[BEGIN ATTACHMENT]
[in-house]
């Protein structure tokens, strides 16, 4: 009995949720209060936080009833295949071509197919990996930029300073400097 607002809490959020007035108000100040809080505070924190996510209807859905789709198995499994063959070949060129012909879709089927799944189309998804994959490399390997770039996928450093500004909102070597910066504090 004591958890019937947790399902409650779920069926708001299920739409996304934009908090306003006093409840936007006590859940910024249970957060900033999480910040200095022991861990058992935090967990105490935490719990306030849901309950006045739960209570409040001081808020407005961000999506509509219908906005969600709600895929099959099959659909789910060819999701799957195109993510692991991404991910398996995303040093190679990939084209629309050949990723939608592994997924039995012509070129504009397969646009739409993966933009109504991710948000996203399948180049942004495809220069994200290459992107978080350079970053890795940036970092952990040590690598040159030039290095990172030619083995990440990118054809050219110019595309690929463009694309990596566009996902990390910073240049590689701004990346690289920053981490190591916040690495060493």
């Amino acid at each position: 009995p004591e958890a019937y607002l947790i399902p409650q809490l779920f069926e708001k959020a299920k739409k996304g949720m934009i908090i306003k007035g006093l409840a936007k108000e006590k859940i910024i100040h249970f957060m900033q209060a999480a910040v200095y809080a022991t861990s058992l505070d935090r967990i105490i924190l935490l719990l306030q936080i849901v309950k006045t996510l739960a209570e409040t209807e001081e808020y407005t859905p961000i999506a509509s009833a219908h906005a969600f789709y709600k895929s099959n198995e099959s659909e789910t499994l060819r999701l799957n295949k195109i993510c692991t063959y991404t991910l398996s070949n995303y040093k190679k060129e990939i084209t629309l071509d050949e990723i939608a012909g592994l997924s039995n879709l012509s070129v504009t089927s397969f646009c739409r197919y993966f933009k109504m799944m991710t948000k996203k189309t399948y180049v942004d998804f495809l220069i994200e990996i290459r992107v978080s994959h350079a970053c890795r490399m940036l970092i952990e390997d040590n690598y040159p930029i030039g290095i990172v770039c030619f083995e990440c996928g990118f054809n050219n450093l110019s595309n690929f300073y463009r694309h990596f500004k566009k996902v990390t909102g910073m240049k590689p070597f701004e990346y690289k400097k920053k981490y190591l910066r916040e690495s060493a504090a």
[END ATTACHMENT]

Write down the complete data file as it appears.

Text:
[in-house]
């Protein structure tokens, strides 16, 4: 009995949720209060936080009833295949071509197919990996930029300073400097 607002809490959020007035108000100040809080505070924190996510209807859905789709198995499994063959070949060129012909879709089927799944189309998804994959490399390997770039996928450093500004909102070597910066504090 004591958890019937947790399902409650779920069926708001299920739409996304934009908090306003006093409840936007006590859940910024249970957060900033999480910040200095022991861990058992935090967990105490935490719990306030849901309950006045739960209570409040001081808020407005961000999506509509219908906005969600709600895929099959099959659909789910060819999701799957195109993510692991991404991910398996995303040093190679990939084209629309050949990723939608592994997924039995012509070129504009397969646009739409993966933009109504991710948000996203399948180049942004495809220069994200290459992107978080350079970053890795940036970092952990040590690598040159030039290095990172030619083995990440990118054809050219110019595309690929463009694309990596566009996902990390910073240049590689701004990346690289920053981490190591916040690495060493």
């Amino acid at each position: 009995p004591e958890a019937y607002l947790i399902p409650q809490l779920f069926e708001k959020a299920k739409k996304g949720m934009i908090i306003k007035g006093l409840a936007k108000e006590k859940i910024i100040h249970f957060m900033q209060a999480a910040v200095y809080a022991t861990s058992l505070d935090r967990i105490i924190l935490l719990l306030q936080i849901v309950k006045t996510l739960a209570e409040t209807e001081e808020y407005t859905p961000i999506a509509s009833a219908h906005a969600f789709y709600k895929s099959n198995e099959s659909e789910t499994l060819r999701l799957n295949k195109i993510c692991t063959y991404t991910l398996s070949n995303y040093k190679k060129e990939i084209t629309l071509d050949e990723i939608a012909g592994l997924s039995n879709l012509s070129v504009t089927s397969f646009c739409r197919y993966f933009k109504m799944m991710t948000k996203k189309t399948y180049v942004d998804f495809l220069i994200e990996i290459r992107v978080s994959h350079a970053c890795r490399m940036l970092i952990e390997d040590n690598y040159p930029i030039g290095i990172v770039c030619f083995e990440c996928g990118f054809n050219n450093l110019s595309n690929f300073y463009r694309h990596f500004k566009k996902v990390t909102g910073m240049k590689p070597f701004e990346y690289k400097k920053k981490y190591l910066r916040e690495s060493a504090a």